September 14th, 2009
Eyman trying to pull another fast one: Under I-1033 there would be no growth to manage
Tim Eyman is trying to pull another fast one.
In a message sent out this afternoon to his supporters and copied to the media, the Mukilteo initiative profiteer dismissed critiques of his latest initiative, I-1033, as “absurd”, without actually providing any cogent counter-arguments. Instead, he merely cited a chart with a couple of lines on it, and stated (in part):
This graph shows that I-1033’s opponents are laughably inaccurate when they talk about ‘cuts in government’ or ‘slashed budgets’ under I-1033 Their Chicken Little, sky-is-falling statements about I-1033 are ridiculous in light of this graph which tracks the growth of government under I-1033.
Actually, what’s ridiculous is that someone who is asking voters to trust his authorship of a change to state law would have the audacity to suggest that a couple of lines on a chart prove there’s nothing to worry about, and offer no further elaboration.
As anyone who has taken basic math knows, data is easily manipulated. The chart that Eyman linked to is from a Washington Research Council brief and does not even attempt to examine the harm that Initiative 1033 would inflict. However, the text of the brief – which Eyman did not link to or properly cite – does talk about the fiscal harm, although analytically rather than critically. Here’s an excerpt:
Even without passage of I-1033, the budget outlook for 2011–13 is grim. While the 2009 legislature did make substantial real cuts in spending, it also relied heavily on onetime money to balance the 2009–11 budget. Incorporating the June forecast, general fund spending for the biennium exceeds revenues by $1.4 billion. In addition, $2.5 billion in federal stimulus funds are being used to sustain programs that would normally be funded through the general fund. For 2011–13 these programs will shift back to the general fund.
Using OFM’s revenue growth assumptions, general fund revenues are expected to grow by $3.5 billion from 2009–11 to 2011–13.
We have yet to see projections of “maintenance-level” cost increases for 2011–13. Looking backwards, the maintenance level increase for the 2007-09 biennium was $1.4 billion, while the maintenance level increase for 2009-11 was $2.1 billion.
With a $1.4 billion maintenance level increase, the budget gap for 2011–13 would be $1.8 billion; with a $2.1 billion maintenance level increase the gap would be $2.5 billion. I-1033 would expand these gaps to $3.8 billion and $4.5 billion, respectively.
The full brief – not a clipping of a chart – is available at the Research Council’s site.
Note the Council’s use of the phrase “maintenance level” cost increases. That refers to what is necessary to sustain the level of services that we already have. I-1033, as noted, widens the gaps. Another, and better way to put it: Initiative 1033 creates artificial deficits.
The key point that Eyman doesn’t want anybody to understand is that revenue growth does not equal growth of government. This is because, over time, the cost of providing essential services (which is the purpose and function of government) goes up, and can easily outpace revenue growth. If revenue growth isn’t keeping up with demand for services, then service levels can’t be maintained, let alone increased.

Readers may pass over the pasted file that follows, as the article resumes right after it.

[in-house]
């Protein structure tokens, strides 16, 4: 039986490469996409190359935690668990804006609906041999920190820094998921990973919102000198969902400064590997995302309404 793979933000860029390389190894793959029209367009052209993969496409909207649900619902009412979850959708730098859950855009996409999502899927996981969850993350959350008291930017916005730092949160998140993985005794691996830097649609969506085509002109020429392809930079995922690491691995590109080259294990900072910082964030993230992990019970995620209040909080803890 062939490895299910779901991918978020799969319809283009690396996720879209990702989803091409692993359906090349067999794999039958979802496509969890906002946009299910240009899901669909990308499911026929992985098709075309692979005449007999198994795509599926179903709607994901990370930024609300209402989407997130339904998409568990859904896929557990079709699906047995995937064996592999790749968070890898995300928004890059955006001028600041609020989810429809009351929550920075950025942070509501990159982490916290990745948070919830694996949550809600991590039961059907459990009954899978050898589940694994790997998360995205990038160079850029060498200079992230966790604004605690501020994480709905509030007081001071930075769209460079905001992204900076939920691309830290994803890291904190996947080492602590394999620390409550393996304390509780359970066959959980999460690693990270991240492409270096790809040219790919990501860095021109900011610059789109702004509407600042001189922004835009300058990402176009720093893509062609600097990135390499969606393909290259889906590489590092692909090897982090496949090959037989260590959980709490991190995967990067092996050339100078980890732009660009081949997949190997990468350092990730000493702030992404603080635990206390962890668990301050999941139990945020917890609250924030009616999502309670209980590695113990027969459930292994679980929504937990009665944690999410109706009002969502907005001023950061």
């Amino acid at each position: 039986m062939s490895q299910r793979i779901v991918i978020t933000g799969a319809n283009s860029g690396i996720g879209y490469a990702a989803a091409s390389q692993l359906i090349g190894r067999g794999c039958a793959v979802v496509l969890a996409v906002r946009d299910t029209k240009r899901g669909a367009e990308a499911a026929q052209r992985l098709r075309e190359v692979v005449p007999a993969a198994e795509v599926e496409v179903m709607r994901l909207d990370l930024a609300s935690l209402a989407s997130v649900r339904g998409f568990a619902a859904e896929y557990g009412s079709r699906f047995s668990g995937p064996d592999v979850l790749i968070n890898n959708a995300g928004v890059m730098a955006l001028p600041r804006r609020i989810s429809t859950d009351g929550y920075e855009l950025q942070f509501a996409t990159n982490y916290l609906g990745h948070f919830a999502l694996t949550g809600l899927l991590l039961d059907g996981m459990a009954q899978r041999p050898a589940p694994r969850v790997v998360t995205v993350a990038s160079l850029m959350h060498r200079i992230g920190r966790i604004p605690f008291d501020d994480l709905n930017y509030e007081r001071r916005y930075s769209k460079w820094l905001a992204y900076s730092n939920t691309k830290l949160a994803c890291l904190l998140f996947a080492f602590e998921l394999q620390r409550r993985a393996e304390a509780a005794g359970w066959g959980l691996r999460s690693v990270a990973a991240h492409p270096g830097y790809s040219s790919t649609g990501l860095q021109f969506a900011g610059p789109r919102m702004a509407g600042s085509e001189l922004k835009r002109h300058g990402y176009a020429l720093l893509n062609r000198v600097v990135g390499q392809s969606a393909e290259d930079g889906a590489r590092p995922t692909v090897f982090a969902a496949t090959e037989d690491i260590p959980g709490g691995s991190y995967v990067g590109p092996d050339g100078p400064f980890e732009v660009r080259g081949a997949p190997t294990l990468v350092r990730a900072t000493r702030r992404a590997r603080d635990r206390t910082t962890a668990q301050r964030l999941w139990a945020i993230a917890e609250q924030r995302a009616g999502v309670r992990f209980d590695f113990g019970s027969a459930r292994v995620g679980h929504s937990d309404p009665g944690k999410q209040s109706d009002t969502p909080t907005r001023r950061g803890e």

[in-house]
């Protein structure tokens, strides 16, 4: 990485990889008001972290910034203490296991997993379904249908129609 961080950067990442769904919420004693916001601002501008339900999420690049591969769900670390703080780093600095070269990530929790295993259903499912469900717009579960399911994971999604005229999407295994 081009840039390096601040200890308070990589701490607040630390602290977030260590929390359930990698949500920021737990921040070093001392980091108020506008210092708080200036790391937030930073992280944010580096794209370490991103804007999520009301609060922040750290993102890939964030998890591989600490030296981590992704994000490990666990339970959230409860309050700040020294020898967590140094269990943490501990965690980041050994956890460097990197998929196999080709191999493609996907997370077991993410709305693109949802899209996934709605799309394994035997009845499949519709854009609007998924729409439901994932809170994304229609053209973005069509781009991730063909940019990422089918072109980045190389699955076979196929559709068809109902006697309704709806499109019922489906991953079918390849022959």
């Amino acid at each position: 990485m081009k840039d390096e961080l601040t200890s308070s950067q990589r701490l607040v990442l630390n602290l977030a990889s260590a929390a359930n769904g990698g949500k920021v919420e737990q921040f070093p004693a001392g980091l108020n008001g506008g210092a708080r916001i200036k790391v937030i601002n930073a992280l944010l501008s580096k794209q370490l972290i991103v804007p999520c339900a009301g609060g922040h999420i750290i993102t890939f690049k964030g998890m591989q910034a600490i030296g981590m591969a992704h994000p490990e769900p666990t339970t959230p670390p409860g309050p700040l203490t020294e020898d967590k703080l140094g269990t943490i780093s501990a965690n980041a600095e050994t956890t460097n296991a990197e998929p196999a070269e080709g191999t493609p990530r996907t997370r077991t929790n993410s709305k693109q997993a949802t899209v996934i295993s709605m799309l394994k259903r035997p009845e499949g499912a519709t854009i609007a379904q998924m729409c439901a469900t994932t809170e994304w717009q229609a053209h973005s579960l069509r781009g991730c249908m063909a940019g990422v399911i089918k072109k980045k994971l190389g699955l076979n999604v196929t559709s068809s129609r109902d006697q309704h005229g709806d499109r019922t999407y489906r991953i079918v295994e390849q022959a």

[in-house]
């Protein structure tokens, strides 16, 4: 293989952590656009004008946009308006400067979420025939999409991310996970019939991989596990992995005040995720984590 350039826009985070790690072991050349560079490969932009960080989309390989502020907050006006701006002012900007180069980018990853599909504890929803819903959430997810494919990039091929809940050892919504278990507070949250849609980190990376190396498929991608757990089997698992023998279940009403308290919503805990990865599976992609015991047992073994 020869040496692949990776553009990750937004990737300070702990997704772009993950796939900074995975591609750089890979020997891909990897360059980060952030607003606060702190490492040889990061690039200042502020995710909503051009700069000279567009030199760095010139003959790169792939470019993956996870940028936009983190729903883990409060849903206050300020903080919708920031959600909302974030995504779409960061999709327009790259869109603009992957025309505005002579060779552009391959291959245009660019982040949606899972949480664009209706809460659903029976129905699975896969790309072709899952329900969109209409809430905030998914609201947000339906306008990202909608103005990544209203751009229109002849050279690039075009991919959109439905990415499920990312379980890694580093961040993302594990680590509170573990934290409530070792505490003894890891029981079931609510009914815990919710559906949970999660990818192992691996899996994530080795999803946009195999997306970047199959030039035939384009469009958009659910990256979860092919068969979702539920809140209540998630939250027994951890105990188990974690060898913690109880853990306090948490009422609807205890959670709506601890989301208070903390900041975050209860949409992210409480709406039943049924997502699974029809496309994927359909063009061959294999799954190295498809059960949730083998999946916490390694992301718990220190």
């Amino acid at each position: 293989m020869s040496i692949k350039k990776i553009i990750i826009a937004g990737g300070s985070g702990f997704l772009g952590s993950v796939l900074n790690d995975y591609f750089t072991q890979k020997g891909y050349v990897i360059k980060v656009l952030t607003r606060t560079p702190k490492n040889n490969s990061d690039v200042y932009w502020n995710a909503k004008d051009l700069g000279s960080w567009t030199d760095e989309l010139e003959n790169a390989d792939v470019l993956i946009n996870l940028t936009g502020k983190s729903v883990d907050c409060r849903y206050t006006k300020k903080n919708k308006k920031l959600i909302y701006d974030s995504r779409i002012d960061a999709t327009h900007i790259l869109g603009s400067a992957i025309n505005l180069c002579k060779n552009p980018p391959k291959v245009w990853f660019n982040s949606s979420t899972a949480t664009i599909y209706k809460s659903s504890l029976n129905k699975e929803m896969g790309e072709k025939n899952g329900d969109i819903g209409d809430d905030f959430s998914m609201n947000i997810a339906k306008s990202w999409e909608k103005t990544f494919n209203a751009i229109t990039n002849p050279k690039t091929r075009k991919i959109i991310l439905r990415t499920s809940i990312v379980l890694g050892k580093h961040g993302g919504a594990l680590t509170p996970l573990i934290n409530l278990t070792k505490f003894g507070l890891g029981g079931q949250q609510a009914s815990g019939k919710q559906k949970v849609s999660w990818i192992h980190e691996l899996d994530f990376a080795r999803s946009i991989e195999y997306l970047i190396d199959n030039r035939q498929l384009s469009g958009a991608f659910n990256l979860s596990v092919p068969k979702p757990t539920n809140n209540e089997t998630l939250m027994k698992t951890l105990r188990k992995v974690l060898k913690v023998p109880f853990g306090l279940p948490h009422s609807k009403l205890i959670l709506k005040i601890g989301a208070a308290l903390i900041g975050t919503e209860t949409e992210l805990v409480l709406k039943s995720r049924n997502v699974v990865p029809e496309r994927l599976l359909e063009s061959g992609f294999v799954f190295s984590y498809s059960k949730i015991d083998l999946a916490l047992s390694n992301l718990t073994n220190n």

Initiative 1033 does not “manage” growth of services, it prevents any to begin with. That is the whole point. Grover Norquist clones like Tim Eyman seek to drown government in a bathtub.
I-1033 deliberately prohibits any available revenue from being invested in schools, parks, police and fire protection, etc. beyond what was invested the year before… with a small and lame amount of padding that supposedly accounts for inflation and population growth.
The reality is that there are many additional factors that cause the cost of services to rise year to year.
Commercial development, ironically, is perhaps the best example. If a business opens a new warehouse somewhere (a large building with a large impact on the community), that warehouse is going to need to be hooked up to utilities (sewer, water, electricity). Whatever municipality it is built in will also have to protect it from break-ins and fires, and will also have to pay for any wear and tear to the roads caused by vehicles going to and from the warehouse. Commercial development has a huge impact on the cost of services, yet Initiative 1033 pretends that it doesn’t.
Then there’s emergency preparedness and disaster response. Initiative 1033 doesn’t account for these factors either. It doesn’t give the state the fiscal flexibility to respond to a tsunami or a lahar, let alone put in place warning and evacuation systems that could save lives in the event of catastrophe.
Those are merely two examples.
Because it freezes services, Initiative 1033 will, over time, slowly ravage our communities. What business out there does not rely on the essential services our government provides to engage in commerce? None. All businesses depend on the basic infrastructure sustained by we the taxpayers to prosper. If that infrastructure is gutted or even neglected, it will harm business (and especially small business) thereby trapping our economy in a permanent recession.
A vote for Initiative 1033 is a vote in favor of gradually destroying our quality of life… that is NOT an exaggeration. This is an incredibly destructive, shortsighted, and cynical initiative with an attractive surface allure, hawked and marketed by Tim Eyman. Washington must reject it this November.